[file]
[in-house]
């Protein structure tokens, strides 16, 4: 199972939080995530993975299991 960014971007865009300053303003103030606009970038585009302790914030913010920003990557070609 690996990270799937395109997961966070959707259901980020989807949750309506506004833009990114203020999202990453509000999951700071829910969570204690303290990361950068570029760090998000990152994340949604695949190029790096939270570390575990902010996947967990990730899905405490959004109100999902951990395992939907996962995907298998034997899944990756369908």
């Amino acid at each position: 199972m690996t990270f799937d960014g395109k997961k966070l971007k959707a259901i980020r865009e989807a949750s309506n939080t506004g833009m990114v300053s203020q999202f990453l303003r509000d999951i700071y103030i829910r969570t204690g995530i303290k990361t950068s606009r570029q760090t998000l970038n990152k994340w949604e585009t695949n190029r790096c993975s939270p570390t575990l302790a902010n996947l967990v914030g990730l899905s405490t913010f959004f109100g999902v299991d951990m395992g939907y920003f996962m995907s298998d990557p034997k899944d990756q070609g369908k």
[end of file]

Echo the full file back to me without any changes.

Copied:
[in-house]
């Protein structure tokens, strides 16, 4: 199972939080995530993975299991 960014971007865009300053303003103030606009970038585009302790914030913010920003990557070609 690996990270799937395109997961966070959707259901980020989807949750309506506004833009990114203020999202990453509000999951700071829910969570204690303290990361950068570029760090998000990152994340949604695949190029790096939270570390575990902010996947967990990730899905405490959004109100999902951990395992939907996962995907298998034997899944990756369908």
């Amino acid at each position: 199972m690996t990270f799937d960014g395109k997961k966070l971007k959707a259901i980020r865009e989807a949750s309506n939080t506004g833009m990114v300053s203020q999202f990453l303003r509000d999951i700071y103030i829910r969570t204690g995530i303290k990361t950068s606009r570029q760090t998000l970038n990152k994340w949604e585009t695949n190029r790096c993975s939270p570390t575990l302790a902010n996947l967990v914030g990730l899905s405490t913010f959004f109100g999902v299991d951990m395992g939907y920003f996962m995907s298998d990557p034997k899944d990756q070609g369908k």